I had spiritual experiences under entheogens.They are completely unarguable. Of course all the straights will say you're just hallucinating.

You're right. There is no proof. Maybe I should do what Guru says, stop talking and meditate more.
wayne
 
  1  
Reply Tue 18 May, 2010 02:10 am
@jeeprs,
jeeprs;165644 wrote:
Mathematical proofs are sound. I don't see any reason to question them, or scientifically established facts, either, for that matter. But religious experience is of a different order. I think the OP was basically skeptical but is prepared to negotiate. But even if it true that such experiences exist, how do you validate them? Actually there is an answer to that, but it is only really available if you have already decided to believe in the possibility.

I had spiritual experiences under entheogens.They are completely unarguable. Of course all the straights will say you're just hallucinating.

You're right. There is no proof. Maybe I should do what Guru says, stop talking and meditate more.


These experiences are impossible to prove, I think. It is like trying to prove to someone else that you had a particular dream, impossible. Either they believe you or they don't.
Dreams don't require proof because we all have them and understand that they are personal.
Spiritual experience is the same, those that have had them will understand and those that don't will always remain skeptical.
0 Replies
 
Reconstructo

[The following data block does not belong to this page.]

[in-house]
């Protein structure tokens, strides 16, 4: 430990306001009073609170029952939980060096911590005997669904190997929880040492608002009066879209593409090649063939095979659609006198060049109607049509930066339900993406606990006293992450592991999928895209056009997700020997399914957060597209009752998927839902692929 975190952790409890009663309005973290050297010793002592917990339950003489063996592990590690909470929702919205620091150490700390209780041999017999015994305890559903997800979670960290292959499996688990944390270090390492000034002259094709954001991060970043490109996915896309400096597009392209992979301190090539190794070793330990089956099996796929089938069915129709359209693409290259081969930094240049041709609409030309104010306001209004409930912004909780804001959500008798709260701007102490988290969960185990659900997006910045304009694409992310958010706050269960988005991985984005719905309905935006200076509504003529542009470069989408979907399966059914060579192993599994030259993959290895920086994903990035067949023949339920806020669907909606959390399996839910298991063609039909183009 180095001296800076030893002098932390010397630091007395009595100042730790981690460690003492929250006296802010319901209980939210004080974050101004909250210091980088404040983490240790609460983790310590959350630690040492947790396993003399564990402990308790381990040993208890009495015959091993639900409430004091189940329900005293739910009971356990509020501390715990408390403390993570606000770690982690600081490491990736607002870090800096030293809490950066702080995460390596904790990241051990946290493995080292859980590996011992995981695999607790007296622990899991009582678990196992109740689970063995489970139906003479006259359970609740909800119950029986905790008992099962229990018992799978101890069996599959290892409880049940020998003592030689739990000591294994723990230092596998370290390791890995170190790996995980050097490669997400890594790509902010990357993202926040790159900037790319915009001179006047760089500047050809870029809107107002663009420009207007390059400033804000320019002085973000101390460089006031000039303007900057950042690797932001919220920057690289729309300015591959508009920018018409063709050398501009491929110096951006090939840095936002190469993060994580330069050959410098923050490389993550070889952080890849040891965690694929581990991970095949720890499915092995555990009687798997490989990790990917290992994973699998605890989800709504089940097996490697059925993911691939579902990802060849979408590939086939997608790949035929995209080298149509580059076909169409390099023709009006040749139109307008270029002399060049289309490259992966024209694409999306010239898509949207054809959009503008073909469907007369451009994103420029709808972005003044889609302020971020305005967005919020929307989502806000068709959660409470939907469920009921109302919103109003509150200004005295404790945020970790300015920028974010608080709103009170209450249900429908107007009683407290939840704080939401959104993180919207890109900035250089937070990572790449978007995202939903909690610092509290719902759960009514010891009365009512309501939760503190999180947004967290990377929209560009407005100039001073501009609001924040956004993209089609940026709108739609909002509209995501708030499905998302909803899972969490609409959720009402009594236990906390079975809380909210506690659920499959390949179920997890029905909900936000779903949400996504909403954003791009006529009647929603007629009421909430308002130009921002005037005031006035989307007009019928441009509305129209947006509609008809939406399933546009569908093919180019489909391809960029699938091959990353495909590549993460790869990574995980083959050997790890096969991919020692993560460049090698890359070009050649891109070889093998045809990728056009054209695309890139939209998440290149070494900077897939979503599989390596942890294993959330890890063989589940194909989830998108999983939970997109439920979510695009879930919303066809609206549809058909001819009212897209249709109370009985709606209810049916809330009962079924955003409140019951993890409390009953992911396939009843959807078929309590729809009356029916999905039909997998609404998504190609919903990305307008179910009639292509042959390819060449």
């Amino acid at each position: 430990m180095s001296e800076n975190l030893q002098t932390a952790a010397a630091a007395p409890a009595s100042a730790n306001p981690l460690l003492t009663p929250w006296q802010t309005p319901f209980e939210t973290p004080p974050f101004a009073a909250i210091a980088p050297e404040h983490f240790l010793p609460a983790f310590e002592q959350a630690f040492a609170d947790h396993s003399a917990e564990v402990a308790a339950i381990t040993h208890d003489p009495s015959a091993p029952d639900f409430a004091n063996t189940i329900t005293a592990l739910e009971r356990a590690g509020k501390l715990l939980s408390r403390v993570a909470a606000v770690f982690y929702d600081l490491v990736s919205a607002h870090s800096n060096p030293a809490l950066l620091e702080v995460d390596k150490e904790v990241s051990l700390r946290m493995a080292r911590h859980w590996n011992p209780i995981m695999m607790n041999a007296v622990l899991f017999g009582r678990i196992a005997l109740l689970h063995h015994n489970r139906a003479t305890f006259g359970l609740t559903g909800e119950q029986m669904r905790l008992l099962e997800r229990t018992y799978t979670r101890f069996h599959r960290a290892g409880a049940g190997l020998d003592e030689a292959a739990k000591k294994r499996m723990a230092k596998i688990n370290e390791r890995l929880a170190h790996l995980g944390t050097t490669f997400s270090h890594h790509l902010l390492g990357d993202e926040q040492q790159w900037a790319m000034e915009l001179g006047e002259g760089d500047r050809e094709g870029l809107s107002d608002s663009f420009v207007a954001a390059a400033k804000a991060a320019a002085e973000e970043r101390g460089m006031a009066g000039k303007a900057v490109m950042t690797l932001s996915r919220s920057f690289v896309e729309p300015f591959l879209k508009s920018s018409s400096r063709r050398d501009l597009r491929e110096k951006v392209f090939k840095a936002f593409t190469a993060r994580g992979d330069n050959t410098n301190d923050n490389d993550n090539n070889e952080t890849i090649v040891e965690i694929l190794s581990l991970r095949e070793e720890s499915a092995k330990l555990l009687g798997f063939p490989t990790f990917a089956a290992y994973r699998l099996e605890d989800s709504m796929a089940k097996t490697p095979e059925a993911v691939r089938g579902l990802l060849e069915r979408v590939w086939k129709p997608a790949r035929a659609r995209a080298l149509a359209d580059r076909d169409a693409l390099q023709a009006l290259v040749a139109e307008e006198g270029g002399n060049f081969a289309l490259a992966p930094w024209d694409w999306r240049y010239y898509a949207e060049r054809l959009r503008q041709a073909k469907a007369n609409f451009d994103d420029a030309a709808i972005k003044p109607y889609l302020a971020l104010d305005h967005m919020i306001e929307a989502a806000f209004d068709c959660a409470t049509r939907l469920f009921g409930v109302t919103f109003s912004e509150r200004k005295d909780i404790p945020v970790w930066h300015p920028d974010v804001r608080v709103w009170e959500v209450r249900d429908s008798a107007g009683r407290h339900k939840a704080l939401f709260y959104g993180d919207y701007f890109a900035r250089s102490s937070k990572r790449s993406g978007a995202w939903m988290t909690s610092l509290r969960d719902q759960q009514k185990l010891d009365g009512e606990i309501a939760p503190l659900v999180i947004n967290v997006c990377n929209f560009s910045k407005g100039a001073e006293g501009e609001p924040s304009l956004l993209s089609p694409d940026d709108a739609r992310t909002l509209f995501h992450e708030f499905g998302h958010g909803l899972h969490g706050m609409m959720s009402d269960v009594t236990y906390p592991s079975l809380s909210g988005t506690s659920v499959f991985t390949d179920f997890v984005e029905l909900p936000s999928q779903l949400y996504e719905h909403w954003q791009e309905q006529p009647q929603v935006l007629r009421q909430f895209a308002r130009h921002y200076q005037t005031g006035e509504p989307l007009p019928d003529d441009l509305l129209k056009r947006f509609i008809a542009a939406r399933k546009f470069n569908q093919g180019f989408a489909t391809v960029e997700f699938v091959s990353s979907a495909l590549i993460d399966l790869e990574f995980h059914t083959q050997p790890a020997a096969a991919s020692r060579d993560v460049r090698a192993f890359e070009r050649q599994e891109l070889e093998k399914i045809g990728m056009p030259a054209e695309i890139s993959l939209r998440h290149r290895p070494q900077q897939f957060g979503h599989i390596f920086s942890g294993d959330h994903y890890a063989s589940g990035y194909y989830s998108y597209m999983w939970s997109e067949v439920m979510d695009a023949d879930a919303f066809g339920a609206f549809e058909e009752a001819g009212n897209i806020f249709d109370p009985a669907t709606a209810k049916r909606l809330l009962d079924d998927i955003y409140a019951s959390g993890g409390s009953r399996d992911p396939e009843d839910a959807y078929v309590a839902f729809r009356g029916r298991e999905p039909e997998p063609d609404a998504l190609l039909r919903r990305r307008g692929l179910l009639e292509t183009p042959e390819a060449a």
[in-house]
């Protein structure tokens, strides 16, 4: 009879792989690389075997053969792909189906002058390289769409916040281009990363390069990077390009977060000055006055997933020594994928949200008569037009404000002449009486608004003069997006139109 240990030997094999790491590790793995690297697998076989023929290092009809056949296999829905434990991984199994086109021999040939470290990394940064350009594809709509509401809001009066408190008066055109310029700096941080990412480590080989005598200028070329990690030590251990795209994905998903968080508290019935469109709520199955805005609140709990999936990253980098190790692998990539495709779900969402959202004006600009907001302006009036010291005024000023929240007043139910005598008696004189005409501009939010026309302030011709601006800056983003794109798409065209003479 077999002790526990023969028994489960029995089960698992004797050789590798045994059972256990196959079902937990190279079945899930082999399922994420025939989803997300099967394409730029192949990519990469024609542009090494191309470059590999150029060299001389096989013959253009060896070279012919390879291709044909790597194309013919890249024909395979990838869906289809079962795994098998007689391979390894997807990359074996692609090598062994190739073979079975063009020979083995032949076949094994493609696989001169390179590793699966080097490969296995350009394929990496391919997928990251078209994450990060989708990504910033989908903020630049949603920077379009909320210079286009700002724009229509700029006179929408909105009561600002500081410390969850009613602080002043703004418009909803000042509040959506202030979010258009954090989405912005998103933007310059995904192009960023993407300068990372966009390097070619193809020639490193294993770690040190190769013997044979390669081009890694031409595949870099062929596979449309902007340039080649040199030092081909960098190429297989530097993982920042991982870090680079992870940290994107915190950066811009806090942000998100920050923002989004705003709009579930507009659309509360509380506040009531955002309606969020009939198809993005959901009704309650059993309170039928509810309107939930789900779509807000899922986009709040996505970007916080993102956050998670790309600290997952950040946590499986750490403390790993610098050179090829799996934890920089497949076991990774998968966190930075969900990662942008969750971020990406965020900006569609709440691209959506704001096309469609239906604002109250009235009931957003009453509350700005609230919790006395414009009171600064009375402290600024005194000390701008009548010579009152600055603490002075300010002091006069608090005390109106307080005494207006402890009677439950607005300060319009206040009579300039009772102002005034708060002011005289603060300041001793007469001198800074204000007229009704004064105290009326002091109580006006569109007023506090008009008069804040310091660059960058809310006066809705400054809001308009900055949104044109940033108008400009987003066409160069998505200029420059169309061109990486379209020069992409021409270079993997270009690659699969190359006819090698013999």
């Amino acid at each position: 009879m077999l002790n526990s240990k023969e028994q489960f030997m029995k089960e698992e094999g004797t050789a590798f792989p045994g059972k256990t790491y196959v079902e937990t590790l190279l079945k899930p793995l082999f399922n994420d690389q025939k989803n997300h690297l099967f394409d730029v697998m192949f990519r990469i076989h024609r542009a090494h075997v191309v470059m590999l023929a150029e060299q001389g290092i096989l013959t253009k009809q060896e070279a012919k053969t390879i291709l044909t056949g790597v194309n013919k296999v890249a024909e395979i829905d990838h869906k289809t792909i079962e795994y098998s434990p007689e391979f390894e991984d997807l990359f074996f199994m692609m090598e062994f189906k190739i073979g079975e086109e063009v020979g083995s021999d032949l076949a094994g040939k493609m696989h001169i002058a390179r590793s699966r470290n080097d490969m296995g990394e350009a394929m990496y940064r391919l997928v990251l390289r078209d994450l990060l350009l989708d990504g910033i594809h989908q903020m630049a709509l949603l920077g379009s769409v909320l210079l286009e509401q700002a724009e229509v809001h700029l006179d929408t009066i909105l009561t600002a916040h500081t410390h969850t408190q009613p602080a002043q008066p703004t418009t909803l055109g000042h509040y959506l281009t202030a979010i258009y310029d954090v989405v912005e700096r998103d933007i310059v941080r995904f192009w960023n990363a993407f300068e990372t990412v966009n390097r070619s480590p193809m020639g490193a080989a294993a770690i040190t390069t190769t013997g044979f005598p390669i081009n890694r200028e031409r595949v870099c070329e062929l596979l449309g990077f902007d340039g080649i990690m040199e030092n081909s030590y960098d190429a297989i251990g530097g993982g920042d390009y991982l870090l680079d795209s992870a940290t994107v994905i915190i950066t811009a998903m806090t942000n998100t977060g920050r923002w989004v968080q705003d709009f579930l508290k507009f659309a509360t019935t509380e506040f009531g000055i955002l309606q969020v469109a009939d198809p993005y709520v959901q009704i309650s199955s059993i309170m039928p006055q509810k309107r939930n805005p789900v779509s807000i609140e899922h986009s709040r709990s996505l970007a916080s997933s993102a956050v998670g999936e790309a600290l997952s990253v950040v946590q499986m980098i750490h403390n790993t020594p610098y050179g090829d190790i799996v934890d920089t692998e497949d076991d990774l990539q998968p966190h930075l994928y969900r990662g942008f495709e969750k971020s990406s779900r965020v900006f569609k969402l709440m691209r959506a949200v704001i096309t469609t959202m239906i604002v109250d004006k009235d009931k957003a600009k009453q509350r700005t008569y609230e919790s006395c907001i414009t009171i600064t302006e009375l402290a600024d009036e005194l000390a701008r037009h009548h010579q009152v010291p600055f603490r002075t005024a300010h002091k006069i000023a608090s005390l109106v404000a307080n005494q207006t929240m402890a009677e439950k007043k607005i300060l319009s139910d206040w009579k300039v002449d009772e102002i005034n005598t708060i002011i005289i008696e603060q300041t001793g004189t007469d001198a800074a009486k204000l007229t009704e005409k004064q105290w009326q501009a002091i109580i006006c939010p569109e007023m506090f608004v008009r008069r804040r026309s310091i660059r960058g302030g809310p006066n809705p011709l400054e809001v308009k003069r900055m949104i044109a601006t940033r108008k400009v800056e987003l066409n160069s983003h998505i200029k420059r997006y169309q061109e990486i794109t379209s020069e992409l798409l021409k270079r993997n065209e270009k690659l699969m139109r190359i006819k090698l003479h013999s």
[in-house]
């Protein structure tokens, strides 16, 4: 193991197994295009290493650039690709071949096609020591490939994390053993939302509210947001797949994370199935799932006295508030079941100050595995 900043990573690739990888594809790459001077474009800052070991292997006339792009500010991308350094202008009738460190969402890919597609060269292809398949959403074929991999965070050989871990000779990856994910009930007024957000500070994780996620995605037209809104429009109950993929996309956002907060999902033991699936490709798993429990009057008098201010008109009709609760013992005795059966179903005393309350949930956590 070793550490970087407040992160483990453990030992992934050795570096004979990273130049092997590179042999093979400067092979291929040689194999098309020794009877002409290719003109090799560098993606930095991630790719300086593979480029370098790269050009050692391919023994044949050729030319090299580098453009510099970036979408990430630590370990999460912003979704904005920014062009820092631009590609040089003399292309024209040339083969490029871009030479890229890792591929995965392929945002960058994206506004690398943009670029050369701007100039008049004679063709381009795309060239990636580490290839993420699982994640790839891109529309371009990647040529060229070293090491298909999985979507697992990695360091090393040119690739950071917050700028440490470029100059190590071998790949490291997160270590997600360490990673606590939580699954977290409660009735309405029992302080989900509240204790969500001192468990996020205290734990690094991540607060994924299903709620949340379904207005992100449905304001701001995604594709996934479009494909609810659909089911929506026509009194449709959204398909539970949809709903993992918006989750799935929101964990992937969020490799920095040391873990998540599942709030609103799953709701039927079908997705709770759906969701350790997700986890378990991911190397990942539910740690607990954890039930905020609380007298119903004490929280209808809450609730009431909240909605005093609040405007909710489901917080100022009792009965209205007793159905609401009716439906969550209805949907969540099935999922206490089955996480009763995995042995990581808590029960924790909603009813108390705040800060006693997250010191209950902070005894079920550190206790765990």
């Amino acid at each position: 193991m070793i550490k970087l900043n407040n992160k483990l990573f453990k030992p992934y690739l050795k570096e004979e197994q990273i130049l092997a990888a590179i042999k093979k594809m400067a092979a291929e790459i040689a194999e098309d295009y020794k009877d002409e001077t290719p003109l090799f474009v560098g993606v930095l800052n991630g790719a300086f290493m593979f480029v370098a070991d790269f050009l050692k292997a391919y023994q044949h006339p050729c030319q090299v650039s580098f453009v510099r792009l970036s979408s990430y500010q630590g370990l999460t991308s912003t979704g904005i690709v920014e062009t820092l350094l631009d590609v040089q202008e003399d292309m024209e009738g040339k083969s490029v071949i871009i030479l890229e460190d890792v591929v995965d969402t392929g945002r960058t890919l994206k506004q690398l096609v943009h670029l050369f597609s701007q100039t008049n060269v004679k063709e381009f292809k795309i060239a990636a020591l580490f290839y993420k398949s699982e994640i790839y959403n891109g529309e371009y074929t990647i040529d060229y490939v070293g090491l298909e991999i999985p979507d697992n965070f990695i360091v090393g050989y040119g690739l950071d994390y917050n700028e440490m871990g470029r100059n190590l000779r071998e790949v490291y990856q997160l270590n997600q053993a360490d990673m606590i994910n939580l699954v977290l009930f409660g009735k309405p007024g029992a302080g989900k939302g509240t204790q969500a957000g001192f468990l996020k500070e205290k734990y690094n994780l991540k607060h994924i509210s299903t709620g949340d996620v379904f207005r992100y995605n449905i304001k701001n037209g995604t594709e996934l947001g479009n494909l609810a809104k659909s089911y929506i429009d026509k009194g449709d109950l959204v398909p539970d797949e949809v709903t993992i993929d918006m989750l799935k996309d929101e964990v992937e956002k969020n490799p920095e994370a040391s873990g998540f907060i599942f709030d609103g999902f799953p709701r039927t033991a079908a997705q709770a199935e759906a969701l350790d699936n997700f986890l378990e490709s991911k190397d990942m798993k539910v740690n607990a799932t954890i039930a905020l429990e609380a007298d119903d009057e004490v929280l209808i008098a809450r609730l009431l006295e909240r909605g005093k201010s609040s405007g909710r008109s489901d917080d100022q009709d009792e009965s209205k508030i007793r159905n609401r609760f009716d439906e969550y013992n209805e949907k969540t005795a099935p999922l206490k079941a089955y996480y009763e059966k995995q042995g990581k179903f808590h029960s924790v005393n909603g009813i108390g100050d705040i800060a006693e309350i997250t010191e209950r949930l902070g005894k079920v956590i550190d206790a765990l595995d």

1  
Reply Tue 18 May, 2010 02:18 am
@jeeprs,
jeeprs;165644 wrote:
Mathematical proofs are sound.

With respect, I don't think it's that simple. Godel, Turing, Chaitin. Cantor went mad trying to prove the continuum hypothesis. When he couldn't prove it, he started to feel that he was God's secretary, that the proof no longer really mattered. His Aleph is taken from the Ein Soph of the Kabbalah.
Godel tackled this problem and starved himself to death. He thought the food and air were poisoned. Turing enjoyed a cyanide apple. Godel and Turing were both obsessed with Disney's Snow White. Turing was obsessed with artificial intelligence, and other issues tangential to religion. Wittgenstein wrote Remarks On the Foundations of Mathematics, which is potently critical of Mathematics as Ideal Truth.

---------- Post added 05-18-2010 at 03:22 AM ----------

jeeprs;165644 wrote:

I had spiritual experiences under entheogens.They are completely unarguable. Of course all the straights will say you're just hallucinating.

You're right. There is no proof. Maybe I should do what Guru says, stop talking and meditate more.


Well, I think the spiritual traditions are deeply significant. All life is a miracle if our windows are washed. The dark side of crude religion is that it stresses the supernatural, the miracle. As if there mere fact that we are here, together, with a common language, in a world almost unbearably strange and beautiful...and terrible...were not equal to terms like "God" and the rest. But the squares will accuse me of having a lust for life, of lyricism, of being astonished. Of not being another masochistic idolator of the one-eyed implicit metaphysics of natural science. And I love science. Enough to love a science of science. Also I love religion enough to gripe about shallow reductions of its profundity --